Support Groups help us enjoy the better side of Care-giving
Most of us didn’t plan for–or intend to become a full-time caregiver for a family member. Most of us were taken hostage by a job that we never wanted in the first place. So it’s no wonder we become weary and cranky and discouraged when we begin providing care for a loved one 24-hours a day – 7 days a week.
If we had been nurses, or counselors, or social workers, or doctors we might have understood what we were in for from the beginning. It might even have been easier if we had known how to do many of the things that we only learned by trial and error because we had no such skills. And for many of us it has been extraordinarily difficult.
One of the most important things to remember is that there are many other caregivers out there just like you. There is no reason to feel alone. You only have to find a few of those others with the same issues who are willing to help.
There is something calming about sharing time with others who know the trials you suffer. That’s why I recommend Support Groups. There are many different styles and kinds of Support Groups, so almost anyone can find a Support Group that is comfortable for them.
A few things Support Groups can offer the caregiver:
Education: Speakers and lecturers on topics of interest
Community: A chance to meet and visit with support in your local area
Comraderie: The opportunity to share experiences and find resolutions for common problems with caregiving
Emotional support: The chance to learn from others and share your own joy with your loved one as well as the sorrows and grief of constant caregiving
To receive emotional support from a group, it’s important that you choose the right group for you. Groups come in as many shapes and sizes as a new pair of shoes, and you may need to spend a little time in your group before they become comfortable.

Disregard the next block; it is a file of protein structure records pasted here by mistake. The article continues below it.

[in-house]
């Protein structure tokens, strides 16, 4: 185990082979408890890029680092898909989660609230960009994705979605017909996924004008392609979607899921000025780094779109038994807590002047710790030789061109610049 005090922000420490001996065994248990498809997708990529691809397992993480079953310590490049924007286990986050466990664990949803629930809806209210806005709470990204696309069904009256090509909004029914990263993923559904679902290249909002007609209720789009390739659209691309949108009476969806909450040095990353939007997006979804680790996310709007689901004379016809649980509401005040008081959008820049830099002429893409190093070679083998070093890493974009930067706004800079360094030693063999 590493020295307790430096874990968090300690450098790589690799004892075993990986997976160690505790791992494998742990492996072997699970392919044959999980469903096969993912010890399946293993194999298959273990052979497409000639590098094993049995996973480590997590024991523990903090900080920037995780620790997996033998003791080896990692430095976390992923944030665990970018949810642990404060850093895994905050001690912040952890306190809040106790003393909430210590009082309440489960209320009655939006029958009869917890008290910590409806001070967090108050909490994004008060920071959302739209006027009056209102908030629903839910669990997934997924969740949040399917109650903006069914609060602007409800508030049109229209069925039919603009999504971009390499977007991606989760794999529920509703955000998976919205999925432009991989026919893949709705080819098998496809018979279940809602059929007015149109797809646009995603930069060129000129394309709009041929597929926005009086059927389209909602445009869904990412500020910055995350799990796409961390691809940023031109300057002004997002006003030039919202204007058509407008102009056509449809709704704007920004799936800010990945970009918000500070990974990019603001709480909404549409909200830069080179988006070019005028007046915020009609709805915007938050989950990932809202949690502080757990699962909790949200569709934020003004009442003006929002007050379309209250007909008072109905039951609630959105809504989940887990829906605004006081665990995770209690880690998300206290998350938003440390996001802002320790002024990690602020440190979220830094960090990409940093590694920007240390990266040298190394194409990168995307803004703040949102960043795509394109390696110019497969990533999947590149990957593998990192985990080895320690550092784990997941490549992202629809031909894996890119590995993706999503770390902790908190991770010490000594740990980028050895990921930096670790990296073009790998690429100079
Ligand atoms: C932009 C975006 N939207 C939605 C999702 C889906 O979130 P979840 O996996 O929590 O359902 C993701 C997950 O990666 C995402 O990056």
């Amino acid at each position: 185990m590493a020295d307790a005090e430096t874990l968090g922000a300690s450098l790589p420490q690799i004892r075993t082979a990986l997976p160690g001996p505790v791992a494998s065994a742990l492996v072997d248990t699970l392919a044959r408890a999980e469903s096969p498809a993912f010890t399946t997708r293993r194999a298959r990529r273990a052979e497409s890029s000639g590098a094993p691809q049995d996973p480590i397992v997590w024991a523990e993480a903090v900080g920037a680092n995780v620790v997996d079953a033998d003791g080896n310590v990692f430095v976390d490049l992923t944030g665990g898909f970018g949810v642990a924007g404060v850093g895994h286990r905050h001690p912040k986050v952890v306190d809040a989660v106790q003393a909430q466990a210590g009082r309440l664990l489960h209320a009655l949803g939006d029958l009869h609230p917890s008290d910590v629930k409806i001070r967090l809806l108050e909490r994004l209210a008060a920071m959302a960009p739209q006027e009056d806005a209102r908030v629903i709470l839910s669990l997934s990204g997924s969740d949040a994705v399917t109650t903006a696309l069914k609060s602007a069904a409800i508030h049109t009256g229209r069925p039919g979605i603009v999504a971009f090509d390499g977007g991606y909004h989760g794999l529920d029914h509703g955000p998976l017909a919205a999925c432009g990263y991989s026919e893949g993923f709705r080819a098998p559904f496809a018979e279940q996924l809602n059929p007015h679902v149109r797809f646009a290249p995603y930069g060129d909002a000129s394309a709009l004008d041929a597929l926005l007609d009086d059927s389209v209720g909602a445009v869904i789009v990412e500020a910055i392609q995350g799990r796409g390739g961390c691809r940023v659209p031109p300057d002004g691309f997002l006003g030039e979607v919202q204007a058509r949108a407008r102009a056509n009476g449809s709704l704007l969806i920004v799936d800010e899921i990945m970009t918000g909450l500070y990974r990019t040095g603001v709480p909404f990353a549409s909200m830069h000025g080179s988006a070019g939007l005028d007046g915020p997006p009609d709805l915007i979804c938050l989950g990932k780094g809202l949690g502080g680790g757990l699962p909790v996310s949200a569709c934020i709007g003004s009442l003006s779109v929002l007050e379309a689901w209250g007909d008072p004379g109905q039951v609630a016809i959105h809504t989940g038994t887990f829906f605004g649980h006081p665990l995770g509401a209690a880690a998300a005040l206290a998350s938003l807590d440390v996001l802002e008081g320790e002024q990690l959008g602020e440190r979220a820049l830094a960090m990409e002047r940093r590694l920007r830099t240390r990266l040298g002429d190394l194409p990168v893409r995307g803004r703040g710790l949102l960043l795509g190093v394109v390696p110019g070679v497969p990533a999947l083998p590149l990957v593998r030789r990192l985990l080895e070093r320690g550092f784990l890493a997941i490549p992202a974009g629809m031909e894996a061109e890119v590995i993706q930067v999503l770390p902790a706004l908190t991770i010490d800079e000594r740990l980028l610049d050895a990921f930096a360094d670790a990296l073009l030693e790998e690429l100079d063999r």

A few varieties of Support Groups:
A formal group led by trained group members; teachers, nurses, doctors
Informal Group who shares and takes turns leading the meetings
Young People – and Discussions of Early Onset Alzheimer’s
Spouses – Who are caring for Spouses with Alzheimer’s
Adult Children – Who are caring for parents, aunts, uncles, other relatives
It helps to choose a group that is focused on the same concerns that you will face. In such a way, it will hold your interest as well as answer any questions you may have about your own skills. When a groups is focused on the same concerns that you have, it will give you the opportunity to share your fears and hopes for the future of your loved one.
How to Find a Support Group Near you
The Alzheimer’s Office in your city is a great place to start, besides support groups they might also give you phone number for many beneficial numbers that you will need; medical support, support groups, Group homes and Nursing Homes in your area. Your Family physician may also know phone numbers or locations of area Support Groups. Church or Synagogue may have phone numbers or locations of area Support Groups and may host some of those meetings too. Friends, neighbors and relatives often know of local Support Groups also.
Internet support groups may seem less personal as there are no scheduled meetings but rather a continuous dialogue about the subject matter. The benefit of Internet Support Groups is that they are available at any hour and a welcome respite for those who have no time to leave the home for a regularly scheduled meeting.
For three years I spent many hours at an internet Support Group. Eventually you become as familiar with these people and their families as though you’d known each other for many years.
Whether you choose a local support group or an internet support group, don’t expect to feel comfortable immediately. It takes time to fit-in and feel a part of the group. Try several meetings before you decide a particular group is not for you. If you decide to leave a group, try another. Every group is different, different people, different topics, different personalities. It may take several tries to find the group right for you. But there’s a group out there waiting for your smile.
With the help of Support Groups we can learn about new resources and strategies to make our life easier from others who are coping with the same situations we face. With the help of Support Groups we can “air” our emotions and receive sympathy and concern from others who have suffered the same stress. Since we are easing and sharing and releasing some of our own stress at the Support Group, we’ll have more time for healthy thinking about the good things that happen as caregivers.
When we keep ourselves healthy emotionally we are free to enjoy the better moments of care-giving and accurately assess all the good things we bring to another person’s life; fulfilling a commitment to a spouse, sharing final years with an aging parent or more time to deepen our own religious ties or faith.
Do you belong to a Support Group? Have they Helped you? We’d love to hear your experience.